an angel looking down yearns for earth, which seems attractive in the
enchantment of distance. Then St. Peter, at the Almighty's command,
grudgingly opens the gates of heaven a little, and the angel slips
through. But however much he exerts himself and beats his wings, the
little fluttering things carry him up, and he cannot escape from the
spheres of sinless purity which float around Paradise. St. Peter
rattles his bunch of keys and again the gates of heaven open, and now
on the threshold stands Jesus Christ, well-beloved Son of the Father,
and infinitely compassionate Son of Man, who knows the earth
thoroughly. And when the lovely, unwise rebel turns his gold-encircled
little head to question him concerning it, he beckons him to come
nearer, and smiling lays a warm beating weight on his breast. Then he
says, 'Try it!'

"And lo! when now the angel attempts to lift his wings the little
weight which Jesus Christ has laid on his breast draws him down to
earth--for the weight is a human heart. Slowly, slowly he descends from
the spheres until he lands on a green meadow. There he sinks into a
deep, dreamless sleep, and when he awakes he has lost his wings,
forgotten his heavenly origin, and has become a man--only with an
intense longing in his soul for virtue and purity, which he is not
himself aware is homesickness; holiness, happiness, heaven, and home
being to him unconsciously one and the same thing. Yet but now howe'er
much his yearning may hurry him upward again, his heart chains him fast
to the earth and he cannot return to his radiant home until a great
human grief has broken the heart which was laid on his breast. Then our
Lord Jesus Christ glides downward to earth--takes the poor rebel in his
arms and carries him back to Paradise."

Gottfried paused. Blanche was silent a moment, then she sighed, "Your
story is sad, almost as sad as if it were a true one!"

To which Gottfried replied, "But it has a lovely ending!"

The sad maiden, however, was perfectly silent, and looking into her
melancholy eyes he discerned a doubt in them if even the joy of heaven
could compensate for that which we suffer and are deprived of on earth.

After a little while Blanche began, "Is the dear God then displeased if
an angel looking down yearns for the earth?"

"No," murmured Gottfried, "but he is sad, very sad!"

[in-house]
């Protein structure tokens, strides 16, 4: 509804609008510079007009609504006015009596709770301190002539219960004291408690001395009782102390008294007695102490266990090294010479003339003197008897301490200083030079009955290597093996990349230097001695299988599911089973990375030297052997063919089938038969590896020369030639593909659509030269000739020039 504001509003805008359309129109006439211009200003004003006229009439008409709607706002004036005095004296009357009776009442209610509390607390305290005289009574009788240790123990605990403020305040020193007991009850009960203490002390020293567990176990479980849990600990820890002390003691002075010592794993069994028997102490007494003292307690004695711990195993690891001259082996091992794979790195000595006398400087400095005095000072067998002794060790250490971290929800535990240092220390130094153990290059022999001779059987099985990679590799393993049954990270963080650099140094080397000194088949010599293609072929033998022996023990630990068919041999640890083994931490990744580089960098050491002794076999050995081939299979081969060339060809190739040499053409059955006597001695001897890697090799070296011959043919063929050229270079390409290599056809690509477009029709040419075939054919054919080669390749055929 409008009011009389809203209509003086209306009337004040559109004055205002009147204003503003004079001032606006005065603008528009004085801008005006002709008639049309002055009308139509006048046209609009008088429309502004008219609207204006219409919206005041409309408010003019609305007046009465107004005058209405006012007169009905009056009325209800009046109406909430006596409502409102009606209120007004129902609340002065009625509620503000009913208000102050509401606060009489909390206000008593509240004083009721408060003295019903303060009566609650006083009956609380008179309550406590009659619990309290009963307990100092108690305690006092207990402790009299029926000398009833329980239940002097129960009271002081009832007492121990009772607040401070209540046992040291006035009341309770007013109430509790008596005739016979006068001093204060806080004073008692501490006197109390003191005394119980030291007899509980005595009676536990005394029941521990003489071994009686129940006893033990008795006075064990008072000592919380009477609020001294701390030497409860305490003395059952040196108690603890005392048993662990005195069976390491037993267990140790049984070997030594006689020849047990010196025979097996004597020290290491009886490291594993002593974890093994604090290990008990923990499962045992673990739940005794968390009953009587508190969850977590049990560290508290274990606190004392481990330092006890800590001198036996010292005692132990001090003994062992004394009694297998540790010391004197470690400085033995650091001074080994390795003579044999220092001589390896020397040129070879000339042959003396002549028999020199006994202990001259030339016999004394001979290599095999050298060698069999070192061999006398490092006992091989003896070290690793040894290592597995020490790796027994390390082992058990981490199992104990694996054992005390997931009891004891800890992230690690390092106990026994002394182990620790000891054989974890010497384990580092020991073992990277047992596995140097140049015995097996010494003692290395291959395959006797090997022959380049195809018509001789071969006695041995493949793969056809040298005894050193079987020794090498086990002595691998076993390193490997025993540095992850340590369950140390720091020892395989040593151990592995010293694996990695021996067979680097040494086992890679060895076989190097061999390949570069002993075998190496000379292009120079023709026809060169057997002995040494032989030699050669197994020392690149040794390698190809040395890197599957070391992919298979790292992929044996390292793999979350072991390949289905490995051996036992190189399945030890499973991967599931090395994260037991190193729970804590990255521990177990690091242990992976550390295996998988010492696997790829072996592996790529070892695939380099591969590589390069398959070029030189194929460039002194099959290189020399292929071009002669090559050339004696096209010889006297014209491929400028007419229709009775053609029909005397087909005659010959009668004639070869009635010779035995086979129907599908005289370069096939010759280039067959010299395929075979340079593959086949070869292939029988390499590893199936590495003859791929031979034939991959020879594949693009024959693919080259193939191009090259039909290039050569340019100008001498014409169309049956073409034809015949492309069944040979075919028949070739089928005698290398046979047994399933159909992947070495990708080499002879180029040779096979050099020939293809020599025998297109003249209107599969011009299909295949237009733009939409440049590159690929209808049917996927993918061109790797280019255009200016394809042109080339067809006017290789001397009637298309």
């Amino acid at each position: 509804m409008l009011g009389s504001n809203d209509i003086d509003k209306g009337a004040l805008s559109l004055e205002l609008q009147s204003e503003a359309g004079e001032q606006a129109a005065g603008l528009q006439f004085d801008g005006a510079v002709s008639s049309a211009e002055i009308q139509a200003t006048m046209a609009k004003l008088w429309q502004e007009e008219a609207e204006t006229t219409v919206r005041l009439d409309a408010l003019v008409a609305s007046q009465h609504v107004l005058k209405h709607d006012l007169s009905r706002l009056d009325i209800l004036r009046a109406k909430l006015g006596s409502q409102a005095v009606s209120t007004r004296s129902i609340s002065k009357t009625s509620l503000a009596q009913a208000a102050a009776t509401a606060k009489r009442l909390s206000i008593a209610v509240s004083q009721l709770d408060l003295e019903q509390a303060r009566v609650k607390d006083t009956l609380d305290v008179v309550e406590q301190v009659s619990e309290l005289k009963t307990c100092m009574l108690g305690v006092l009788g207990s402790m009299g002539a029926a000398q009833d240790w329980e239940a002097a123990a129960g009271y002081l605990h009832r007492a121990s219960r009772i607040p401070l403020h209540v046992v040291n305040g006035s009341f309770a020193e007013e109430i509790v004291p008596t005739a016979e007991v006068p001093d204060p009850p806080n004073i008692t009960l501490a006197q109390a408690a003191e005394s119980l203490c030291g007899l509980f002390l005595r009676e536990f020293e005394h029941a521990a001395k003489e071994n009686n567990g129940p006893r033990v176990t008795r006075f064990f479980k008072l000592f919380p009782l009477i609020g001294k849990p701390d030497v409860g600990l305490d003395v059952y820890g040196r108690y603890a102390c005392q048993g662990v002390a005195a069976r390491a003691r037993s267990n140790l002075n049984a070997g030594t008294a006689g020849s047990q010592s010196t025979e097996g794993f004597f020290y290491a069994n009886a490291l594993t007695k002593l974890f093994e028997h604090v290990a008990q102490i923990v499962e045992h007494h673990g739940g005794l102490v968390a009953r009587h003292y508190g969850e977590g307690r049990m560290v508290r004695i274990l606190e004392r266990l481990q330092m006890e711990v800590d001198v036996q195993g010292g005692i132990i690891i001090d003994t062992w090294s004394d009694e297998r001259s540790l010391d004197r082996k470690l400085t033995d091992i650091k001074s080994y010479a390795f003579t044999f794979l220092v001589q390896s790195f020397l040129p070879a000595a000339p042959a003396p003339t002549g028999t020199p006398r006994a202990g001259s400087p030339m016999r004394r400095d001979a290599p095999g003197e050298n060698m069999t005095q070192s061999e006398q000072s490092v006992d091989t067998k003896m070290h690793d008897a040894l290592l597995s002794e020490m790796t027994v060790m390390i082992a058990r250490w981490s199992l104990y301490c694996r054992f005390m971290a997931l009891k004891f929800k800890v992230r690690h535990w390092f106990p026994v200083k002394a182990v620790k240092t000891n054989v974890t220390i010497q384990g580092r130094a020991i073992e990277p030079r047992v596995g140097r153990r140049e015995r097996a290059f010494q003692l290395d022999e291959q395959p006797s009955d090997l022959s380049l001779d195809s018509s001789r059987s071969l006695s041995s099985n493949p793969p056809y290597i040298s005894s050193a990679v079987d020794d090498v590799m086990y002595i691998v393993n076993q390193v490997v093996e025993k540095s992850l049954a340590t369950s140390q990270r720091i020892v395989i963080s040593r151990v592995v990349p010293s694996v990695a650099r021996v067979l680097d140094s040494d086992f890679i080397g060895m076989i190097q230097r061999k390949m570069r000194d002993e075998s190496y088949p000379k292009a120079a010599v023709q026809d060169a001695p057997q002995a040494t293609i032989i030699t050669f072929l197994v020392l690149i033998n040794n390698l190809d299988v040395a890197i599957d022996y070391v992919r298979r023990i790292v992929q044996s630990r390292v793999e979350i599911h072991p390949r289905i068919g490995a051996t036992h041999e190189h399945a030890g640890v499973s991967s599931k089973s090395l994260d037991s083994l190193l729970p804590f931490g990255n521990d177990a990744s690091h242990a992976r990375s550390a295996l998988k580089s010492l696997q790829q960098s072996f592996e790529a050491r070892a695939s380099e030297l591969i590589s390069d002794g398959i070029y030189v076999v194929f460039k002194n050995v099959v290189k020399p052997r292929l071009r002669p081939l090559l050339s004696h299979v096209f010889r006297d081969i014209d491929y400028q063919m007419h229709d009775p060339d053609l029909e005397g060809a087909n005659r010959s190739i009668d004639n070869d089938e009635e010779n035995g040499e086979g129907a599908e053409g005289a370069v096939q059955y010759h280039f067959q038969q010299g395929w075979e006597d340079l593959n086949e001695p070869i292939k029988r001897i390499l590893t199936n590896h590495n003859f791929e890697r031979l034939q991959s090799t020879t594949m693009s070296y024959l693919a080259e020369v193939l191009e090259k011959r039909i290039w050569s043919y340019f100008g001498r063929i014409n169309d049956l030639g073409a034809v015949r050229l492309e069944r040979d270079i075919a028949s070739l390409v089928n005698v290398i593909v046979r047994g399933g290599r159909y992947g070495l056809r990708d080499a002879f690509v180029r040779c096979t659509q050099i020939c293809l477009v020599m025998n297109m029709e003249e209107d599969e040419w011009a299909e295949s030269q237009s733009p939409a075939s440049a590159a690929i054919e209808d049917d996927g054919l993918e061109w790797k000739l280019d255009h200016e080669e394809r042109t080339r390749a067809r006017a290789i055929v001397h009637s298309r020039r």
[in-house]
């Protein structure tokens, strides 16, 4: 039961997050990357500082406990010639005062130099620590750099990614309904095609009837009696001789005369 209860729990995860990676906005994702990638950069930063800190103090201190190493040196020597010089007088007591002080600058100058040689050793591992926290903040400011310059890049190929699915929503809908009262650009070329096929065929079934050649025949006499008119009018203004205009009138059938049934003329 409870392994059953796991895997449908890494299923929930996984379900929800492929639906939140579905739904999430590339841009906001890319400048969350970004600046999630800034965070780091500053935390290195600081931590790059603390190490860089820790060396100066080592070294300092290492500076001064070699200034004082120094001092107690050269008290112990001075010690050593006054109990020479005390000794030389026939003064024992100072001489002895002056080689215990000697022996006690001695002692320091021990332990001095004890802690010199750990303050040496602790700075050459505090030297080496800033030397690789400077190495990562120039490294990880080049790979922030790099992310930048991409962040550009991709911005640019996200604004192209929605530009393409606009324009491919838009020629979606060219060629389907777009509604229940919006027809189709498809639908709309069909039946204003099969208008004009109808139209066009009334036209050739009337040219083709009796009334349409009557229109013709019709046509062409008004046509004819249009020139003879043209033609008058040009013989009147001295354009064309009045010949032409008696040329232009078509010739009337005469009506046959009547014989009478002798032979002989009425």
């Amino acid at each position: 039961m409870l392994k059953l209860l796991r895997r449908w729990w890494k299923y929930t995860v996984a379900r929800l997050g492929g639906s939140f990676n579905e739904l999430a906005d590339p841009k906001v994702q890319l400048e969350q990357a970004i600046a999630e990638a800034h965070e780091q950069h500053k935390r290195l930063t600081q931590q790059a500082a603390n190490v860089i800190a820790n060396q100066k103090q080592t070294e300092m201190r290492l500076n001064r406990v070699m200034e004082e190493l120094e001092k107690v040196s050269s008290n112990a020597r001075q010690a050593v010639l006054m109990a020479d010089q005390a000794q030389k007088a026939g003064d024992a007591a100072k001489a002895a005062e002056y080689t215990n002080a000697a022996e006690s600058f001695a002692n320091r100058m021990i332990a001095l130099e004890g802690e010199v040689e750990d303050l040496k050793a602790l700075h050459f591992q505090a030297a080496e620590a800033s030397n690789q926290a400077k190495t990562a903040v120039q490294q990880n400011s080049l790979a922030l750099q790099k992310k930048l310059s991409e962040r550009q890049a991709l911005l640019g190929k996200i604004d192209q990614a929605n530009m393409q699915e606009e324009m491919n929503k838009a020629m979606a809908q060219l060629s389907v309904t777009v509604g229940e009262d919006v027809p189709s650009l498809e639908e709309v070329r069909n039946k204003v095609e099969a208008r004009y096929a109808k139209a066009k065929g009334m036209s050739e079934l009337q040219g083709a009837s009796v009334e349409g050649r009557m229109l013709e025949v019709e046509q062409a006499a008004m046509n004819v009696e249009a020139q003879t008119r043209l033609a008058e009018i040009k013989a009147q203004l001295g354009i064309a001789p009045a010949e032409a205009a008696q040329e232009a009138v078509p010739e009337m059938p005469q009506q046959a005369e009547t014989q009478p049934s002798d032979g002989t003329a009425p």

For two nights she had had no sleep; on the third she was exhausted and
slept soundly, and dreamed a sweet--wonderfully sweet dream.

It seemed to her that she met her beloved in the garden. A delicious
perfume was wafted from the crown of the lindens, soft greenish shadows
spread twilight over the earth, and all nature, as in measureless
rapture, held its breath, no lightest touch of air stirred--she lay in
his arms, love-enchanted and his lips closed her mouth.

Thus she dreamed--when suddenly she sprang up as if one had struck her
heart with an iron hammer.

Was not that the sound of a horse's hoof which broke on the stillness
of night? In her long white nightdress she flew to the window.

She recognised him, notwithstanding the speed of his horse, and in
spite of the curtain of darkness with which midnight sought to veil his
figure. She bent far over the window-breasting and stretched out her
arms; a frightful longing confused her senses, and she sang--poor
child!--without knowing what the words meant:

           "Si tu veux m'apaiser
            Redonne--moi la vie
            Par l'esprit d'un baiser.

           "Heureux sera le jour
            Quand je mourrai d'amour!"

Louder and louder the voice swelled out, piercing as a cry of anguish;
yet full of a powerful sweetness the song echoed through the sultry
stillness of night. It struck the ear of the rider. He checked his
horse, looked around him, and then spurred the animal anew until he
leaped wildly on.

She bent forward--farther forward,--"Plus d'espoir!" she groaned. Her
heart was so heavy, so heavy! Beneath, the dew glistened like a silver